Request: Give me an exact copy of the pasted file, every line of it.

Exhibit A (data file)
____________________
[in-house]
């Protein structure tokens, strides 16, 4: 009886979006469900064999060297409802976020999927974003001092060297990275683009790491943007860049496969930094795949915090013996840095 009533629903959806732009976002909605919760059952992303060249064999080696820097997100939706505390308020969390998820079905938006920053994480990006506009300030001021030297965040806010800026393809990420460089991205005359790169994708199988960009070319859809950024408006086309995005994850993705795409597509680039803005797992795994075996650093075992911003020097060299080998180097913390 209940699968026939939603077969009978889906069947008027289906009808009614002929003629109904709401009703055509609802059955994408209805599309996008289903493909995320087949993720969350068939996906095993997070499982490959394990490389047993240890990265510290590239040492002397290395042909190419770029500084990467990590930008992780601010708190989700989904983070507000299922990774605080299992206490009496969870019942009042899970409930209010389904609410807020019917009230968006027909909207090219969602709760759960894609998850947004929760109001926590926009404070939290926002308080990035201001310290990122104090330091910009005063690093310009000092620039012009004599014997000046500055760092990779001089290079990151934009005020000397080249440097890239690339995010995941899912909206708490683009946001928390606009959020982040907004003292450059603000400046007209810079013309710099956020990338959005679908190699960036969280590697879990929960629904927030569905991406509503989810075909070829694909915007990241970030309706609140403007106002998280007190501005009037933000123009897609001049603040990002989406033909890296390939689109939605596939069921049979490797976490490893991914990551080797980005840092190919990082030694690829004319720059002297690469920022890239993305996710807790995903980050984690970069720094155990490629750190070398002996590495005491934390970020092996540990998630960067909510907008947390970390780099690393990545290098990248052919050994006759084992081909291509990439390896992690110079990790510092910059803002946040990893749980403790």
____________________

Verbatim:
[in-house]
């Protein structure tokens, strides 16, 4: 009886979006469900064999060297409802976020999927974003001092060297990275683009790491943007860049496969930094795949915090013996840095 009533629903959806732009976002909605919760059952992303060249064999080696820097997100939706505390308020969390998820079905938006920053994480990006506009300030001021030297965040806010800026393809990420460089991205005359790169994708199988960009070319859809950024408006086309995005994850993705795409597509680039803005797992795994075996650093075992911003020097060299080998180097913390 209940699968026939939603077969009978889906069947008027289906009808009614002929003629109904709401009703055509609802059955994408209805599309996008289903493909995320087949993720969350068939996906095993997070499982490959394990490389047993240890990265510290590239040492002397290395042909190419770029500084990467990590930008992780601010708190989700989904983070507000299922990774605080299992206490009496969870019942009042899970409930209010389904609410807020019917009230968006027909909207090219969602709760759960894609998850947004929760109001926590926009404070939290926002308080990035201001310290990122104090330091910009005063690093310009000092620039012009004599014997000046500055760092990779001089290079990151934009005020000397080249440097890239690339995010995941899912909206708490683009946001928390606009959020982040907004003292450059603000400046007209810079013309710099956020990338959005679908190699960036969280590697879990929960629904927030569905991406509503989810075909070829694909915007990241970030309706609140403007106002998280007190501005009037933000123009897609001049603040990002989406033909890296390939689109939605596939069921049979490797976490490893991914990551080797980005840092190919990082030694690829004319720059002297690469920022890239993305996710807790995903980050984690970069720094155990490629750190070398002996590495005491934390970020092996540990998630960067909510907008947390970390780099690393990545290098990248052919050994006759084992081909291509990439390896992690110079990790510092910059803002946040990893749980403790």